When I went to journalism school, they told me I needed to develop thick skin. People don’t always like what you write, even when it’s 100 percent accurate.
When I went into ministry, they told me I needed to develop a big heart to go along with that thick skin. People don’t always like what you say, even when it’s 100 percent in love. But you have to love even your worst detractors.
That’s never been truer than in recent months. Most of you seem to enjoy this weekly column, but you’d be surprised at the vitriolic (a fancy writer’s word to describe acidic speech) emails I get from some readers. It never feels particularly good for people to judge your heart.
In the early days of ministry, my skin was so thin you could practically see my heart beating through my chest. I could literally feel the adrenaline flowing through my body as I digested the verbal attacks. I sent the hate mail I received around to all my trusted friends so they could assure me I was on the side of truth. I used to get offended at some of the hate-mail writers who mocked my physical appearance, even down to the color of my hair.
Now I have thick skin, but not a calloused heart. (Importance difference!) When someone launches a fiery dart of accusation because I call sin sin, I realize it’s only because the rock I threw into the enemy’s camp chipped away at their justification for transgressing.
When someone takes a prophetic word out of context, twists it in an unrecognizable knot and calls me a false prophet, I rejoice in the persecution. When someone judges my heart, I pray for them because they are opening the door for someone to judge their heart. I refuse to fall into the enemy’s snare.
Don’t Bite the Bait
What about you? Do you have thick skin and a big heart? You may not have to deal with hate mail like I do, or bloggers coming against your character or your physical looks because they don’t like the truth coming off your lips. But it doesn’t take a prophet to foresee that you run into your fair share of opportunities to get offended. That’s one of the reasons the Bible says to guard your heart with all diligence—out of it flow the issues of life (see Prov. 4:23).
The Greek word for offense in the Bible is skandalon, which is the name for the part of the trap on which bait dangles to catch prey. We know that Satan roams about like a roaring lion, seeking prey to devour (see 1 Peter 5:8). And he often uses offense as his bait. Vine’s Dictionary defines offense as a hindrance or a stumbling block. The offense is a hindrance to walking in God’s best plan for your life because it can lead to resentment, unforgiveness, bitterness and even hatred.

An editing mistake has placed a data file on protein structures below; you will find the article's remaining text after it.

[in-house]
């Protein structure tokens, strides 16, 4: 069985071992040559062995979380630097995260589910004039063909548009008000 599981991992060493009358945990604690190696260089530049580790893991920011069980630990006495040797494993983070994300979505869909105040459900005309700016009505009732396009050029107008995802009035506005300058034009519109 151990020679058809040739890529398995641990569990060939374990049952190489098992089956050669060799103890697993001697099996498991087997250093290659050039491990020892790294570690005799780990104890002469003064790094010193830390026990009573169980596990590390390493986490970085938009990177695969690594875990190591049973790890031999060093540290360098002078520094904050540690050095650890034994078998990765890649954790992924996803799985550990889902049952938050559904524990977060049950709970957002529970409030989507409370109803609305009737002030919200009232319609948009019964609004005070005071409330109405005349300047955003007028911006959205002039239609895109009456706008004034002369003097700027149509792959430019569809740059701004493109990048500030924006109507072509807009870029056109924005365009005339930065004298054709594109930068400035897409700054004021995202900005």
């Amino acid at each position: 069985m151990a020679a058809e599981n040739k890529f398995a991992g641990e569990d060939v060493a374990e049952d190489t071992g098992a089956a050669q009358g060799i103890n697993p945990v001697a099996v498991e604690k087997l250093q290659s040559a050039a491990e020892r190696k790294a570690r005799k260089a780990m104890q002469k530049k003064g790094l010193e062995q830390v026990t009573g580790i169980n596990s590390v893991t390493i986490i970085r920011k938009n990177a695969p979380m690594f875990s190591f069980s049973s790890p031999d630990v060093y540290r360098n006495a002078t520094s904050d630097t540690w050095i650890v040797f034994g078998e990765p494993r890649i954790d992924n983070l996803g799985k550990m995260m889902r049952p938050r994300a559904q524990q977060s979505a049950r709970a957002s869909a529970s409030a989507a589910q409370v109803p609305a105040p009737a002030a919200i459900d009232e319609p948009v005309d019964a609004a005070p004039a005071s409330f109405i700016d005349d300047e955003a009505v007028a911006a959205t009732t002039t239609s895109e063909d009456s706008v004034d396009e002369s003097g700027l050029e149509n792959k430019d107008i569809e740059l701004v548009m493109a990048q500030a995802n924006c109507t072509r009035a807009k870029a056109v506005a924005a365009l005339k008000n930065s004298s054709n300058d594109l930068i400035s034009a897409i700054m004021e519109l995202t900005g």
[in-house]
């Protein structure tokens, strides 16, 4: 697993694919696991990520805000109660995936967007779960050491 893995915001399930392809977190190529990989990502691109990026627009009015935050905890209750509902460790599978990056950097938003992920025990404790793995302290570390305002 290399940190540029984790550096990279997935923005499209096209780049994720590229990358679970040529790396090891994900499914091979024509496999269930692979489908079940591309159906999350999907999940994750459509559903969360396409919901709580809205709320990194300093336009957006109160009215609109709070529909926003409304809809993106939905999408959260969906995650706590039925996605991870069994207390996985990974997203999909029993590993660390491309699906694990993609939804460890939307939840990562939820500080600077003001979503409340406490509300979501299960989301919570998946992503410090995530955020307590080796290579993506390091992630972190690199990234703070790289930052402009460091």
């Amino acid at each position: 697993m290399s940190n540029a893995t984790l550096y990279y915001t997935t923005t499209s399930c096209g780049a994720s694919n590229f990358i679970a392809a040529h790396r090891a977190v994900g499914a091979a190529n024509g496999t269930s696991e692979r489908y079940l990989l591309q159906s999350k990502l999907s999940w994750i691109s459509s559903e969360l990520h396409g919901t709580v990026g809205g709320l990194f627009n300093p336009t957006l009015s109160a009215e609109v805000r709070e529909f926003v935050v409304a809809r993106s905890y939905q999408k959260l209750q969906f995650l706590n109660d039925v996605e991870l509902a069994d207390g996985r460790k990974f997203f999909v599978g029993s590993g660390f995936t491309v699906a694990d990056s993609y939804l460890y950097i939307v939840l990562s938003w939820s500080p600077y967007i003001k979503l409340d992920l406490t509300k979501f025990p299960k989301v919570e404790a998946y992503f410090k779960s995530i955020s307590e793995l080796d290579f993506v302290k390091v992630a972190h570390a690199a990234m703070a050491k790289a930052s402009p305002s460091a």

If you are easily offended, ask the Holy Spirit what Satan has found in you. What strings is he pulling? Maybe you are selfish and get offended with people who won’t do things your way. Maybe you have some hidden insecurity and you feel rejected (and offended) when someone disagrees with you. Maybe you have some pride issues and get offended easily when someone offers constructive feedback about your work.
What Would Jesus Do?
If anyone had opportunities to be offended, it was Jesus. Jesus’ relatives were ashamed of Him. His disciples couldn’t stay awake with Him to pray for even one hour during a critical turning point in his life. The Pharisees said He had a devil. And let’s not forget that Peter actually denied Him—three times—and Judas betrayed Him. On the cross, one of the sinners at His side mocked Him.
Jesus had plenty of “natural” reasons to be offended. Those are just a few. But Jesus didn’t take the bait. Satan found no place in Him. Jesus knew who He was in God. Jesus’ security in the Father allowed Him not to react in offense. His response: “Forgive them; for they know not what they do” (Luke 23:24, KJV).
Jesus saw the big picture and He knew who He was: the Son of God. Do you know who you are? You are a son of God—the bride of Christ. You have been blessed with every spiritual blessing in heavenly places. You are the head and not the tail, above and not beneath. You are blessed going in and blessed coming out. Blessings chase you down and overtake you—unless you stumble over offense.
Who cares if you didn’t get invited to the birthday party? Who cares if someone forgot yours? Who cares if the clerk in the grocery store was rude? Who cares if someone interrupts you while you are talking? Who cares if the pastor didn’t say hello to you on the way out the door? Who cares if nobody agrees with you? When you get all wrought up over these sorts of things, you are hurting yourself. Sure, you may upset other people with your cold shoulders or tantrums, but ultimately offense leaves you in bondage.
I could get offended with the bloggers who call me a false prophet or the commenters who judge my heart and label me with all sorts of mean-spirited monikers. I could get offended, but instead I take pity on the ones who are bringing the offensive words. Jesus said, “Woe to the man by whom the offense comes!” (Matt. 18:7, NKJV) Sometimes offenses are imagined. Other times they are real. Either way, when you begin to feel offended, pray for the one bringing the offense. Ask the Lord to forgive them and bless them. It keeps your heart clean. Amen.
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